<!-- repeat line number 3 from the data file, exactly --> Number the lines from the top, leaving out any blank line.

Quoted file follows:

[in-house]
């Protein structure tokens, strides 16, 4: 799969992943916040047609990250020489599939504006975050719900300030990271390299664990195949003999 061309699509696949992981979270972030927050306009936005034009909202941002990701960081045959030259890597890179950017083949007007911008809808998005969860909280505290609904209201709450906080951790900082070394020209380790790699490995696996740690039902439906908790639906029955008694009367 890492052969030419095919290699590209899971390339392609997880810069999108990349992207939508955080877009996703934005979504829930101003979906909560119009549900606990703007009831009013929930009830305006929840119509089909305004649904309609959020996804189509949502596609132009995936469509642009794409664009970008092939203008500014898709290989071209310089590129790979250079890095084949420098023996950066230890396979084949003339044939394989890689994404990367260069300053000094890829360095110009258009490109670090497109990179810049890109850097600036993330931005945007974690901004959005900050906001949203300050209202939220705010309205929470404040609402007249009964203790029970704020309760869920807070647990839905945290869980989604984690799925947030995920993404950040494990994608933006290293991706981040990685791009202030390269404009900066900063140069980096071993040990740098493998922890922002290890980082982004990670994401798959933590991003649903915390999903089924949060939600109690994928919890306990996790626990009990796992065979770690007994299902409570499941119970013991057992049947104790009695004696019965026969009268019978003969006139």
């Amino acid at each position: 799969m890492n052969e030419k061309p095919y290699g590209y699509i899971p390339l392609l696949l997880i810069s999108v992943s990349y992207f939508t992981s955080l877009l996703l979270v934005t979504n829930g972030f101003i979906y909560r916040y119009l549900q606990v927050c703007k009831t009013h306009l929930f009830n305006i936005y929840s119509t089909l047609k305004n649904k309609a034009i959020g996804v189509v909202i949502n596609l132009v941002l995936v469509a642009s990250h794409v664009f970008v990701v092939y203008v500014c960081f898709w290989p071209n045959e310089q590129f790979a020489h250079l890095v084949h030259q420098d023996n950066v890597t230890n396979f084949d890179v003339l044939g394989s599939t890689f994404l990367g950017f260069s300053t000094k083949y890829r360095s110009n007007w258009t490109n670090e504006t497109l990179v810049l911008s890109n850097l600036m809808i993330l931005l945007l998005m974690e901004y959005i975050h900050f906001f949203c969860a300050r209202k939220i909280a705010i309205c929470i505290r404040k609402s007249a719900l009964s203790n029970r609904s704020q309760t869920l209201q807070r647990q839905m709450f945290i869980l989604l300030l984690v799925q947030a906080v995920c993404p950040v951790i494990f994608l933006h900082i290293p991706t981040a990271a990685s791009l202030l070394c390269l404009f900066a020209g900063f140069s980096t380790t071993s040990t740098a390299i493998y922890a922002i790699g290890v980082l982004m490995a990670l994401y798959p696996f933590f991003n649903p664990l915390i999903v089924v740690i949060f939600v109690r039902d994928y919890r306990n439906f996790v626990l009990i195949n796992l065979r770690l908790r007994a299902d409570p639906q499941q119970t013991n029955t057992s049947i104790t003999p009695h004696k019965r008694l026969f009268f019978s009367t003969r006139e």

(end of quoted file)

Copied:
């Amino acid at each position: 799969m890492n052969e030419k061309p095919y290699g590209y699509i899971p390339l392609l696949l997880i810069s999108v992943s990349y992207f939508t992981s955080l877009l996703l979270v934005t979504n829930g972030f101003i979906y909560r916040y119009l549900q606990v927050c703007k009831t009013h306009l929930f009830n305006i936005y929840s119509t089909l047609k305004n649904k309609a034009i959020g996804v189509v909202i949502n596609l132009v941002l995936v469509a642009s990250h794409v664009f970008v990701v092939y203008v500014c960081f898709w290989p071209n045959e310089q590129f790979a020489h250079l890095v084949h030259q420098d023996n950066v890597t230890n396979f084949d890179v003339l044939g394989s599939t890689f994404l990367g950017f260069s300053t000094k083949y890829r360095s110009n007007w258009t490109n670090e504006t497109l990179v810049l911008s890109n850097l600036m809808i993330l931005l945007l998005m974690e901004y959005i975050h900050f906001f949203c969860a300050r209202k939220i909280a705010i309205c929470i505290r404040k609402s007249a719900l009964s203790n029970r609904s704020q309760t869920l209201q807070r647990q839905m709450f945290i869980l989604l300030l984690v799925q947030a906080v995920c993404p950040v951790i494990f994608l933006h900082i290293p991706t981040a990271a990685s791009l202030l070394c390269l404009f900066a020209g900063f140069s980096t380790t071993s040990t740098a390299i493998y922890a922002i790699g290890v980082l982004m490995a990670l994401y798959p696996f933590f991003n649903p664990l915390i999903v089924v740690i949060f939600v109690r039902d994928y919890r306990n439906f996790v626990l009990i195949n796992l065979r770690l908790r007994a299902d409570p639906q499941q119970t013991n029955t057992s049947i104790t003999p009695h004696k019965r008694l026969f009268f019978s009367t003969r006139e």